Want to Bake Something Irish This Week? How About Irish Soda Bread? (Actually It\’s Called “Spotted Dog” in Ireland)

By Pat Sinclair
NABBW’s Associate on Cooking for Two

Pat SinclairI don\’t have to go back very far to find my Irish heritage as both of my maternal grandparents were Irish. Every year for St. Patrick\’s Day I bake Irish Soda Bread. Though a word about the name: Just as the French don\’t make French Toast — they call it “Pain Perdu,” (or “lost bread,”) so the Irish don\’t call this delightful quick bread Irish Soda Bread. To them, it\’s called “Spotted Dog.”

Why? As far as I can tell the whimsical name refers to the spotting of raisins on the bread\’s surface.

But regardless what we call it, this is an old-fashioned loaf that stands the test of time. And the addition of an egg and a little sugar, give this bread a darker, crisper crust.

I suggest serving Irish Soda Bread with some good cheddar. Its slight sweetness is the perfect counterpoint to a sharp and tangy cheese. But it\’s great with  butter and jam too!

Tradition tells us that in a time when Ireland was more agrarian,  this was a snack typically made by farmer\’s wives and transported to the fields wrapped in a tea towel and served whiskey-filled with hot sweetened tea.irish sode bread

True or not, I don\’t know. But I do know this is an easy bread to make, as there\’s no yeast involved, and it doesn\’t require much kneading. In fact, it\’s important not to knead too vigorously, or the bread will be tough.

Irish Soda Bread
3 cups all-purpose flour
1 cup whole wheat flour
1/2 cup sugar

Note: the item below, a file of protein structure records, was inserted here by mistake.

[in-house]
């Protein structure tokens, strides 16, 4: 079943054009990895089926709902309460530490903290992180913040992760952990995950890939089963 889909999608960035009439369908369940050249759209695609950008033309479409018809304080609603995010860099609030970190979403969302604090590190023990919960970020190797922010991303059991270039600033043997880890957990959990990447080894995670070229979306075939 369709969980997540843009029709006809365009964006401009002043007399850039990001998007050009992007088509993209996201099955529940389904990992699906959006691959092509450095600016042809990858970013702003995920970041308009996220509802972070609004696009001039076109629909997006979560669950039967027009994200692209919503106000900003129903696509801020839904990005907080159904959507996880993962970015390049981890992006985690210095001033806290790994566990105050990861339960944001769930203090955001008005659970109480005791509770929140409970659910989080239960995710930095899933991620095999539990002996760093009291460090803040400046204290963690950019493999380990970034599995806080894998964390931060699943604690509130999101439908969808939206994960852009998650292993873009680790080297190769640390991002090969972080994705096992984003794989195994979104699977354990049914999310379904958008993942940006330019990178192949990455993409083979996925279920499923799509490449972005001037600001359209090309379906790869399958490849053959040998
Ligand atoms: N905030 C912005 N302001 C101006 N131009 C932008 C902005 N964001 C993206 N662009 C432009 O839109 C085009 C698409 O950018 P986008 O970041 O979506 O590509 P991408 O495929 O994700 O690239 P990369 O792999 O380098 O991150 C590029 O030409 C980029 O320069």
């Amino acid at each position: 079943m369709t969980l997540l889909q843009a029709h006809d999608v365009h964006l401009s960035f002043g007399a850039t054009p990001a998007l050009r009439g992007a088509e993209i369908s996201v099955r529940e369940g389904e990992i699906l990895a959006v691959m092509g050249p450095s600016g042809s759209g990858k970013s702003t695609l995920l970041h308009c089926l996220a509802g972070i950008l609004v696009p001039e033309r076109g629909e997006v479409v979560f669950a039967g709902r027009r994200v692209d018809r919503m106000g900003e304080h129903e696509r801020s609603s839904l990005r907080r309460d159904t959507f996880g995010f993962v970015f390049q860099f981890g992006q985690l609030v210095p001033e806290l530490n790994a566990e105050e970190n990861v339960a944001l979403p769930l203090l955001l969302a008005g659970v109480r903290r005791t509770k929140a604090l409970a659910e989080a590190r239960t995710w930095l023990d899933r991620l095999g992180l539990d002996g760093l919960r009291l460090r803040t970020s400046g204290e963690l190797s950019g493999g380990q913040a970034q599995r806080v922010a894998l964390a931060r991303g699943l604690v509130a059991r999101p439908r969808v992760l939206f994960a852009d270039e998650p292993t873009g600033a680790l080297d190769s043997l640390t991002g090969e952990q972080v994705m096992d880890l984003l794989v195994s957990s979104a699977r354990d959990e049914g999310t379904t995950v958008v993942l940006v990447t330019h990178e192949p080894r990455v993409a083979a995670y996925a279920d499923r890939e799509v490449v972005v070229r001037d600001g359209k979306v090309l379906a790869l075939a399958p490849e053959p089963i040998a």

1 tablespoon baking powder
1 1/2 teaspoons baking soda
1/2 teaspoon salt
1/2 cup cold butter, cut into 1/2-inch pieces
1 1/2 cups buttermilk
1 egg
1 cup golden raisins

Heat the oven to 375 degrees F.

Combine the flour, whole wheat flour, baking powder, baking soda and salt in a large bowl. Mix well. Cut in butter using a pastry blender or two knives until mixture resembles coarse crumbs. Stir in the buttermilk and egg, mixing until a sticky dough forms. Mix in raisins.

Place dough on a lightly floured work surface. Knead dough gently 8 to 10 times or until dough comes together and is no longer sticky.

Divide dough in half and shape each half into a round loaf, about 7 inches across. Place on baking sheet. Slash an “X” into the top of the loaf — not too deep, but enough so that the loaf cracks open a bit. Bake 30 to 35 minutes or until deep golden brown and no longer moist on the surface. Cool on wire cooling rack a few minutes before slicing. Makes 2 loaves.

Tip: This year I added sunflower nuts instead of raisins, using 1/3 cup.

Scandinavian Classic DessertsPat Sinclair, NABBW’s “Cooking for Two” Associate,  is a food consultant with more than  25 years experience in test kitchens and recipe development. Her newest cookbook, “Scandinavian Classic Desserts” was recently published by Pelican Publishing. She is also the author of “Scandinavian Classic Baking and “Baking Basics and Beyond,”  which received the Baking Cookbook Award for 2007 by the Cordon d’Or Gold Ribbon Award International Annual Cookbooks and Culinary Arts Program. She has worked for corporate clients Land O\’Lakes, Pillsbury and General Mills. Pat is currently working on her next cookbook, “Dinner for Two.”  She lives in the Twin Cities where she also teaches cooking classes. Pat invites you to contact her on her website, PatCooksandBakes.com, or via her blog.